Go to navigation
It is currently Sun Dec 04, 2016 2:18 pm

All times are UTC




Post new topic Reply to topic  [ 33 posts ]  Go to page 1, 2, 3, 4  Next
Author Message
PostPosted: Tue Mar 23, 2010 8:33 pm 
Offline

Joined: Mon Nov 23, 2009 12:06 pm
Posts: 209
Location: Rugby
If the competition levels for grammar school places are so strong, why not open new grammar schools? Expand the number in counties that have them already and even open in other counties.

My area is Warwickshire and we have students coming from Leicestershire and Northamptonshire.

Any thoughts anyone?

_________________
DEATH rides a white horse named Binky


Top
 Profile  
 
 Post subject:
PostPosted: Tue Mar 23, 2010 8:47 pm 
Offline

Joined: Fri Sep 15, 2006 8:51 am
Posts: 8113
Interesting subject - the problem in many GS areas is the quality of the other non selective schools.
As a kid I lived in Solihull an affluent area and one of the first to go comprehensive. It was said that for every middle class child to fail the 11 plus there were 2 votes for Comprehensives.

Yes I would love to see more GS and know the situation in Leicestershire well, but it would not have tobe at the cost of good quality in the alternate schools


Top
 Profile  
 
 Post subject:
PostPosted: Tue Mar 23, 2010 9:02 pm 
Offline

Joined: Thu Mar 05, 2009 9:43 am
Posts: 360
Short answer: yes.

Longer answer: yes, but...

!. There need to be enough of them so that they are not super-selective and everyone is in catchment for at least one grammar (as in the old days, and as now in Bucks and Kent).

2. The selection test needs to be as fair as possible, so look at perceived strengths and weaknesses of current systems including what sort of test (VR, non-VR, IQ etc) and how much, if any, coaching schools are allowed to do.

3. Money needs to be invested in the other schools so that children who go there still get a good education, albeit one that is not as purely focused on high grades in traditional academic subjects.


Top
 Profile  
 
 Post subject:
PostPosted: Tue Mar 23, 2010 9:33 pm 
Offline

Joined: Tue Sep 01, 2009 3:38 pm
Posts: 2083
Location: Maidstone
Yes more grammars may be better in other areas but I think they will never have the vava voom of the original grammars. Just look what happened to the post 92 Universities. I fear it will just end up the same with no one really wanting the new. I have heard comment like X is the proper grammar because it was the first one to open many years ago. This is despite the other "new" grammar having better results and yet its always undersubscribed compared to the original grammar thats always oversubscribed.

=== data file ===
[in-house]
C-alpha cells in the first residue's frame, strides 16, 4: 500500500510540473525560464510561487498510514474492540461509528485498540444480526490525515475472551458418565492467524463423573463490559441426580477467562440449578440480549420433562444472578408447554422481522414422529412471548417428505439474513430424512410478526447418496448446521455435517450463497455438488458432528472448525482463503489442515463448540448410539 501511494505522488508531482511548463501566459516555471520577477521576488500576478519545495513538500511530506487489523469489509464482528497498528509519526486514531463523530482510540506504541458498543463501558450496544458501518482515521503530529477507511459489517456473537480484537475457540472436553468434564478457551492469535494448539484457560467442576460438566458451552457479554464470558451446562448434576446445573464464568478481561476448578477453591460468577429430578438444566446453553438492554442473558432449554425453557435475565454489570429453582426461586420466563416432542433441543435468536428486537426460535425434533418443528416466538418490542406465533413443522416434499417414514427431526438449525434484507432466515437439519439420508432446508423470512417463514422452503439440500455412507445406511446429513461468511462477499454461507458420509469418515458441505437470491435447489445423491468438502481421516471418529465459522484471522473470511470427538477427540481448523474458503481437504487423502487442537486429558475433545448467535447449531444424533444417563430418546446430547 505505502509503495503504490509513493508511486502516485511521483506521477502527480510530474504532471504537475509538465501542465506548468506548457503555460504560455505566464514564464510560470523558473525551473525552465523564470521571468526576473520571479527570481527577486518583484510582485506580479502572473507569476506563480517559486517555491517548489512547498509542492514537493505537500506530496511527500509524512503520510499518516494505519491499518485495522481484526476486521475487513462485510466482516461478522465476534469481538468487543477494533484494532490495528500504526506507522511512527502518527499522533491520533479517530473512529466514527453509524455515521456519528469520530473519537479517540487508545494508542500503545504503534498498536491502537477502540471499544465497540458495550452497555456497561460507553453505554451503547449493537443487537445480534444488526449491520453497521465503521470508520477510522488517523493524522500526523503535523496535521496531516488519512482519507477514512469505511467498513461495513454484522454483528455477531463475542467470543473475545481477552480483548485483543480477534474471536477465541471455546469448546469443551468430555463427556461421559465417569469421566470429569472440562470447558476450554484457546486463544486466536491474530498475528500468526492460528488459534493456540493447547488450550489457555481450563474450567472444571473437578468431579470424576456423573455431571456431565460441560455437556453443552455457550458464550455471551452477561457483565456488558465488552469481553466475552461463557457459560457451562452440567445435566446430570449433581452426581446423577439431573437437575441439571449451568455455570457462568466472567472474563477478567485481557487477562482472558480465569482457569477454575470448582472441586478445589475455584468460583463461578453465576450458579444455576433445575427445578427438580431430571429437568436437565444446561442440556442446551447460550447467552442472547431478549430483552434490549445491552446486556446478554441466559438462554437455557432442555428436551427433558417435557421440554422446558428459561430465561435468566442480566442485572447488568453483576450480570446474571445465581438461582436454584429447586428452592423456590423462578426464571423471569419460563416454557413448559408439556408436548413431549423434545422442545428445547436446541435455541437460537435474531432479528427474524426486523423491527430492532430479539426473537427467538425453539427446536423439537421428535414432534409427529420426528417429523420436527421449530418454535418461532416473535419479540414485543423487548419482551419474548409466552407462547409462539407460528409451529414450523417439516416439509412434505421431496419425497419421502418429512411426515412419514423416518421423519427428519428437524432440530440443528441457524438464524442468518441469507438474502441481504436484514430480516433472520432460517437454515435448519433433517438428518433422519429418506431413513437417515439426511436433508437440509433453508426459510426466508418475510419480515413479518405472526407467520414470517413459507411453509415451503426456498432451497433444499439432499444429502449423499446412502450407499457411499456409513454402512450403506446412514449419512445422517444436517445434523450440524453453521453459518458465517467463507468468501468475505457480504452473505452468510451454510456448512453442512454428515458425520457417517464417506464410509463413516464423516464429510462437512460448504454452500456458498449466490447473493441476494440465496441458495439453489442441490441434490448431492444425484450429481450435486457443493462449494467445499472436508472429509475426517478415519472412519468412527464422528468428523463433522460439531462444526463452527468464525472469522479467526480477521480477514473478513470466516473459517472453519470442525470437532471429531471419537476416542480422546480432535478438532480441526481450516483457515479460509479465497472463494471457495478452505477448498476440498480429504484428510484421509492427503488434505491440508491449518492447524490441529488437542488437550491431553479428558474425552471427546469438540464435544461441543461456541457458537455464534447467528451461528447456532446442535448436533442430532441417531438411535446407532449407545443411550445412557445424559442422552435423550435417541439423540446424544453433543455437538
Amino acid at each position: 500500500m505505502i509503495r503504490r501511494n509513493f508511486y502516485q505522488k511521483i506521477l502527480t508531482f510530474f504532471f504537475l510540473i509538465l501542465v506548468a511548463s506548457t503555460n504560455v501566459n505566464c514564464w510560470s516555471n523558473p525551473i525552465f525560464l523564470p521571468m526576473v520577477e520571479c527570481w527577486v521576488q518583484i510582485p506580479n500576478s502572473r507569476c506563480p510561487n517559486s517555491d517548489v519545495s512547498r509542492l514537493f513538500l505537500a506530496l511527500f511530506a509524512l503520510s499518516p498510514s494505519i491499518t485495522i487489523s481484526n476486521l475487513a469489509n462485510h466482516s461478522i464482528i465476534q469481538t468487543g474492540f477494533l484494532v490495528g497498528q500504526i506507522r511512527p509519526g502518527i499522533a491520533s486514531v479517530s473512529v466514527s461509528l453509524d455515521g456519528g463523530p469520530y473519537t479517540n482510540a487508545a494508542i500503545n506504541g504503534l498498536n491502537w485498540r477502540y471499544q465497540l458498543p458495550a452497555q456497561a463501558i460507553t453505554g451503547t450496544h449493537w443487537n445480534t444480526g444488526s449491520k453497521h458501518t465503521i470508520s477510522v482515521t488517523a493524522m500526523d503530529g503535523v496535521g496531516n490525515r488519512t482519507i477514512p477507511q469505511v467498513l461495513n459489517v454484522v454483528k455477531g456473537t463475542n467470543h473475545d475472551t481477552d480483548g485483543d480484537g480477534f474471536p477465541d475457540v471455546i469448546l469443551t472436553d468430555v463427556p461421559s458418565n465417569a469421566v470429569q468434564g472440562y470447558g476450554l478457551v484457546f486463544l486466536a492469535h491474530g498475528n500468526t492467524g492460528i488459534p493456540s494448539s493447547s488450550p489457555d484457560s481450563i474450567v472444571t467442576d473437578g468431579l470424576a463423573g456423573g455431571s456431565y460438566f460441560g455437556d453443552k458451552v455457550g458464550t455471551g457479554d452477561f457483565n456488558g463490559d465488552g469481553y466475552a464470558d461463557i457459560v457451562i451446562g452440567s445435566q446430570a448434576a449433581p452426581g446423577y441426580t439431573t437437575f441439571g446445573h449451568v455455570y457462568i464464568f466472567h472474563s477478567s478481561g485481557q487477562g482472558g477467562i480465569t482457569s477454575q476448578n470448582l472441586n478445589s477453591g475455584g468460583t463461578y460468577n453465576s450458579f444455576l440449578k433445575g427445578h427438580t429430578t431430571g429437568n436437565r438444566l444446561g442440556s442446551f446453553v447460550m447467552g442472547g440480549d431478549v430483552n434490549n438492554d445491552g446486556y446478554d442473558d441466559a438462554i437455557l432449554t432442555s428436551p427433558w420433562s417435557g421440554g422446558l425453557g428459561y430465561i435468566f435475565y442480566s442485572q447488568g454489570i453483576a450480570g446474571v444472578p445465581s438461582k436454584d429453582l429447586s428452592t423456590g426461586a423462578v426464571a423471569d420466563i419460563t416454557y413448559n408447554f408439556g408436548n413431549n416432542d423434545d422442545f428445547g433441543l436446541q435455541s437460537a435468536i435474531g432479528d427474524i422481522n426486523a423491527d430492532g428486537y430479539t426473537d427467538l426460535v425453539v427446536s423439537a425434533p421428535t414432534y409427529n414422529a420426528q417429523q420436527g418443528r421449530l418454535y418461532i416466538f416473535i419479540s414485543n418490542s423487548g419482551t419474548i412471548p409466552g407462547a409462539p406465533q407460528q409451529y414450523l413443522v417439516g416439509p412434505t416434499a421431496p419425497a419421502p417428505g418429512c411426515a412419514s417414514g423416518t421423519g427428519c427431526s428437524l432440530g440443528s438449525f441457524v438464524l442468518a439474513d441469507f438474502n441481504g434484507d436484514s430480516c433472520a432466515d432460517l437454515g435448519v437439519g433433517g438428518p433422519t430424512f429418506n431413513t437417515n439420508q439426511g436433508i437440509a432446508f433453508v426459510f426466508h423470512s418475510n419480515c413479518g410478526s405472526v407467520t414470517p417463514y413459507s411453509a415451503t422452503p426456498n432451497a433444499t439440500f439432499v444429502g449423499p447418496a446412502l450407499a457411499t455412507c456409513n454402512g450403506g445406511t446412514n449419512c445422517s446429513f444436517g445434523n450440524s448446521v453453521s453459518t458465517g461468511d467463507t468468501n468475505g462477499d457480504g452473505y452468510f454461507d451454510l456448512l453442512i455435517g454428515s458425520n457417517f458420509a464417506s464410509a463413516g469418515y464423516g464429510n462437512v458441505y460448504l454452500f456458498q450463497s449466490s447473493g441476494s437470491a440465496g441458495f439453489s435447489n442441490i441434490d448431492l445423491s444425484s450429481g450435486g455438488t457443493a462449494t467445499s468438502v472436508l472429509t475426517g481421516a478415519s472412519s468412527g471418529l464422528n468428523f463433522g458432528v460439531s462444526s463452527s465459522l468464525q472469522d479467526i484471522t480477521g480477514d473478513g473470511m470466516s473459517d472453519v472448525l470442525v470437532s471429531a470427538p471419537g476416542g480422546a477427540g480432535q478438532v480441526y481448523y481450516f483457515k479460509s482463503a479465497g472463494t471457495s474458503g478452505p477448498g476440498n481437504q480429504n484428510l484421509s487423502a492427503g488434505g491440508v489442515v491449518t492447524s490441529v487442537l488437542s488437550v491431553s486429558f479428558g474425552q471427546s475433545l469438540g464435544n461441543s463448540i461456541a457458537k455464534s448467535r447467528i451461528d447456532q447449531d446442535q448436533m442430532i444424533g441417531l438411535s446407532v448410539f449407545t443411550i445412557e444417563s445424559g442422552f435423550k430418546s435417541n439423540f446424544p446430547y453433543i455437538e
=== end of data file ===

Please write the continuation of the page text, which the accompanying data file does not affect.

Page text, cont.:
zee wrote:
3. Money needs to be invested in the other schools so that children who go there still get a good education, albeit one that is not as purely focused on high grades in traditional academic subjects.

I dont really think more money would help either, failing schools get quite a lot of government funding. These new academies are really state of the art costing millions but struggling in some areas to attract students.

_________________
Impossible is Nothing.


Top
 Profile  
 
 Post subject:
PostPosted: Tue Mar 23, 2010 9:47 pm 
Offline

Joined: Wed Jan 11, 2006 7:10 pm
Posts: 8200
Location: Buckinghamshire
The law currently forbids any increase in the level of selection for schooling. It seems that the Conservative Party is willing to go along with that.

Whatever your view, it appears that it ain't going to happen!

Disregarding the facts of life, please do feel free to discuss the point.

Sally-Anne


Top
 Profile  
 
 Post subject:
PostPosted: Tue Mar 23, 2010 10:28 pm 
Offline

Joined: Sun Oct 04, 2009 11:23 pm
Posts: 99
The question is not should more grammars open, but why after all the money that has been thrown at schools, is there such a disparity in quality.


Top
 Profile  
 
 Post subject:
PostPosted: Wed Mar 24, 2010 7:55 am 
Offline

Joined: Sun Feb 08, 2009 11:09 am
Posts: 646
No there shouldn't, as how ever many you have there would still be children not being able to get a place and calls for more GSs to be opened.

Also, whatever people say about comps at least there is still room for manouvre for children whose 11+ results does not reflect their true ability.